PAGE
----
‘I’m Sorry About The Chip’

This afternoon, we set off on a series of visits in and around West End.

Bee on Daffodil 1

In order to prepare for the first, to Margery and Paul at Bitterne, I gathered up the before and after albums of the work on our garden, and made a random selection of close-up prints of the flowers and insects, in order to discuss my contribution to the next The First Gallery exhibition.

We spent quite some time with these friends, and John, who was also visiting. I left the albums and photographs with them, for further discussion nearer the exhibition planned for 1st April, co-incidentally exactly two years since we moved into Downton.

From there, we went on to Mum’s in West End, where we chatted for a while. I have already mentioned how our mother is preparing for the future by labelling all the belongings she has been given by us all in the past, so that we receive them when she dies. She has also begun to pre-empt this event by handing out items in advance. Today she presented us with a box of bubble-wrapped goodies.

Vase, teapot, mug, dish

There is a hand-painted vase bought for her by Jackie; a cut-glass silver-rimmed dish given by Jessica; and a Chinese teapot and lidded mug from Jessica and me. ‘I’m sorry about the chip’, said my apologetic parent. There was a chip in the lid of the drinking vessel. I replied that since she has owned each one of these treasures for at least forty years, she could consider herself excused.

From Mum’s we drove to Elizabeth’s. My sister followed us to Brockenhurst, where the three of us dined at Dynasty. In keeping with our intention to eat more lentils, we shared a side dish of dhal and vegetables. My main course was fish jalfrezi. Jackie and I drank Kingfisher, and Elizabeth drank a Chilean merlot. Despite the fact that the restaurant was packed out, we received the usual warm welcome and friendly service.

Published by derrickjknight

I am a septuagenarian enjoying rambling physically and photographing what I see, and rambling in my head as memories are triggered. I also ramble through a lifetime's photographs

30 thoughts on “‘I’m Sorry About The Chip’

  1. My Aunt Gene, who died last June, did exactly the same thing, plus labeled things she just wanted people to have. Pick up much of anything in the house and it had someone’s name underneath on a sticker. All in all, not a bad idea.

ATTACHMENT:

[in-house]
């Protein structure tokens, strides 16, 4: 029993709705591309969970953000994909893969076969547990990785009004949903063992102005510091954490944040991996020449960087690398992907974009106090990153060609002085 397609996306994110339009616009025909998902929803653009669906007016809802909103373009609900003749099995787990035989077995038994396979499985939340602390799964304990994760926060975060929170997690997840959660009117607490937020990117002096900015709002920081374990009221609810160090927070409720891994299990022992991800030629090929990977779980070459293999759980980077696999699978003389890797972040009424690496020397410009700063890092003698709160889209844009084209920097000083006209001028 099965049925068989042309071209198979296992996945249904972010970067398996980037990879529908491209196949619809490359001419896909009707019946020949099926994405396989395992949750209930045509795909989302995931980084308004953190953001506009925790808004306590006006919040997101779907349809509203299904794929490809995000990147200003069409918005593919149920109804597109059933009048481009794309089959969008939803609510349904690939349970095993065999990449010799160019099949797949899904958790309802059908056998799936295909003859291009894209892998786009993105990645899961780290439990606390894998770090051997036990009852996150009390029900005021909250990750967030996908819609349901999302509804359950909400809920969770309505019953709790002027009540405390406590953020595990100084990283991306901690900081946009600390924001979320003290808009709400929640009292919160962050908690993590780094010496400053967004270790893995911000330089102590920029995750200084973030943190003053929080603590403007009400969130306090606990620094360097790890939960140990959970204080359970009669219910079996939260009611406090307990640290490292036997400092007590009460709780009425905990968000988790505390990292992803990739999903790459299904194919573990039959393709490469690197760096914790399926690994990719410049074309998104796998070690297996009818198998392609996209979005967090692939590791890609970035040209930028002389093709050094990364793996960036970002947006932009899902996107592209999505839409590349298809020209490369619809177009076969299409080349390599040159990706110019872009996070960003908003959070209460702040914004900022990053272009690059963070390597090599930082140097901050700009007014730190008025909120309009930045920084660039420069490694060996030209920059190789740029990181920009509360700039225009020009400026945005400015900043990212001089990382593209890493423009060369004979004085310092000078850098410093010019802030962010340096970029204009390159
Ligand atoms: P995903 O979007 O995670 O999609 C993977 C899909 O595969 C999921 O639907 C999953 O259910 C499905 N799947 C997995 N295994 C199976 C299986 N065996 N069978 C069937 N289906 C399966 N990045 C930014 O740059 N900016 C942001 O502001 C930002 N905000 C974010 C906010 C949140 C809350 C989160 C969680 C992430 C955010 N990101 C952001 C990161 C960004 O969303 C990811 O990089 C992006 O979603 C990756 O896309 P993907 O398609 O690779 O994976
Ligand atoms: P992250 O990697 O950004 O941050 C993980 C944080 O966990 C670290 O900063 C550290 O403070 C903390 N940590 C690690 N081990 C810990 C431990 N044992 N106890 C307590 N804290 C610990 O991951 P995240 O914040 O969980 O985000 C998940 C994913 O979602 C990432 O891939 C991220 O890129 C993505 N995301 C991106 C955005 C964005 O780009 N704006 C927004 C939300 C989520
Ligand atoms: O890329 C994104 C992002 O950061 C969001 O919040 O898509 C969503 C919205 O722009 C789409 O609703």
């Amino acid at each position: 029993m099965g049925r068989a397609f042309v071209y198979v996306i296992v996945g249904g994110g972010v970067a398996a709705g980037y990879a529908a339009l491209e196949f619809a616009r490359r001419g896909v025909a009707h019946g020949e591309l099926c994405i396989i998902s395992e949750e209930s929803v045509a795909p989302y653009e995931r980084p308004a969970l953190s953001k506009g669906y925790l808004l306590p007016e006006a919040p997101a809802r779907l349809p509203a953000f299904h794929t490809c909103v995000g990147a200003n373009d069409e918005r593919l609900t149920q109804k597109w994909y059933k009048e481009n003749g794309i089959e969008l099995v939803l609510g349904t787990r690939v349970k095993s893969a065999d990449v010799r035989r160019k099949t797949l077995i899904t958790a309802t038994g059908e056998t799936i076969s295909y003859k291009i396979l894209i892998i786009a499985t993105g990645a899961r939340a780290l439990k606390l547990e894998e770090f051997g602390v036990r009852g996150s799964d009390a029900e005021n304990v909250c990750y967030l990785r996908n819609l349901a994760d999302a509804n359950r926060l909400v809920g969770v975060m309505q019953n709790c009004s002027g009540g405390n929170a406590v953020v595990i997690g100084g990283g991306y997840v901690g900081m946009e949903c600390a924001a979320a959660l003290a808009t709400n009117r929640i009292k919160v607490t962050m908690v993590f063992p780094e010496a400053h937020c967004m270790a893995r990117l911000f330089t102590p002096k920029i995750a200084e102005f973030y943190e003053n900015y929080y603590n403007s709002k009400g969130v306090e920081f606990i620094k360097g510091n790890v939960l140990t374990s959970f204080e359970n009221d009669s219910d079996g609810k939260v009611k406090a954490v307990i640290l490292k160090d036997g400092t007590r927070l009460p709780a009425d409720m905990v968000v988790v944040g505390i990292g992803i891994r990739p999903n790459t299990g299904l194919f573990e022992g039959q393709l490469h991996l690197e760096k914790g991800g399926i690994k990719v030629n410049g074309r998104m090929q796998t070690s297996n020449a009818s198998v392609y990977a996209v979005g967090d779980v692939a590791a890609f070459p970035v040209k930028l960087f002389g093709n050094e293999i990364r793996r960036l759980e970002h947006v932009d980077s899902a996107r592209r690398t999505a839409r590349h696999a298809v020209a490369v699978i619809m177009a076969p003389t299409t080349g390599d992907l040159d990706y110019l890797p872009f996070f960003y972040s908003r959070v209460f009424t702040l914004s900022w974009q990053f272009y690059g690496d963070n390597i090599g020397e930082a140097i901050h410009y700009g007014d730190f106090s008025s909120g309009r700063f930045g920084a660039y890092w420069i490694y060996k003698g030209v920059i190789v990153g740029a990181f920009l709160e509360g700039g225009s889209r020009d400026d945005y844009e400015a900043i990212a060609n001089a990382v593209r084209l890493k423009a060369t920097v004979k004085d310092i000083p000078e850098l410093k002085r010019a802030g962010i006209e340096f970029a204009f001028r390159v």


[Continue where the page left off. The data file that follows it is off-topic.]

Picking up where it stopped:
2. You may be interested to know that the Chinese writing on the teapot and mug says 萬壽無疆 ‘ten thousand longevity no end’ . Note that we have a word for ten thousand: 萬 so instead of using two characters i.e. ten 十 and thousand 千, we say 萬。 I imagine these were birthday presents, wishing the recipient a long life.

  3. Best of luck with the exhibition setup, Derrick. I am sure we’ll be updated with highlights from the opening? That tea set is a treasure. The pattern is beautiful. The chip makes it more endearing. 💗

  4. My in-laws are being to do the same thing. It feels a bit odd to receive these items while they help to pack them and then watch us take them away. I suppose being in their 90’s they want to be certain everything goes where it’s suppose to.

  5. Best wishes with the April Exhibition Derrick. Lovely gifts from your Mum ~ it’s a special gesture that she was able to give them to you in person.

  6. Oh, your mum is so sweet. It was fascinating to read in the comments what the Chinese writings on the teapot say. I guess this teapot is going to stay with your family for a good while 🙂

  7. I enjoyed reading your post Derrick, you mention West End and it always conjures up images of a London I have seen depicted in post war movies, the other reason is your Mums idea of labeling items or giving away in advance, I am seeing in my family, it is a sad but beautiful sentiment.
    Cheers.

Leave a Reply

Fill in your details below or click an icon to log in:

WordPress.com Logo

You are commenting using your WordPress.com account. Log Out /  Change )

Google photo

You are commenting using your Google account. Log Out /  Change )

Twitter picture

You are commenting using your Twitter account. Log Out /  Change )

Facebook photo

You are commenting using your Facebook account. Log Out /  Change )

Connecting to %s

This site uses Akismet to reduce spam. Learn how your comment data is processed.

%d bloggers like this: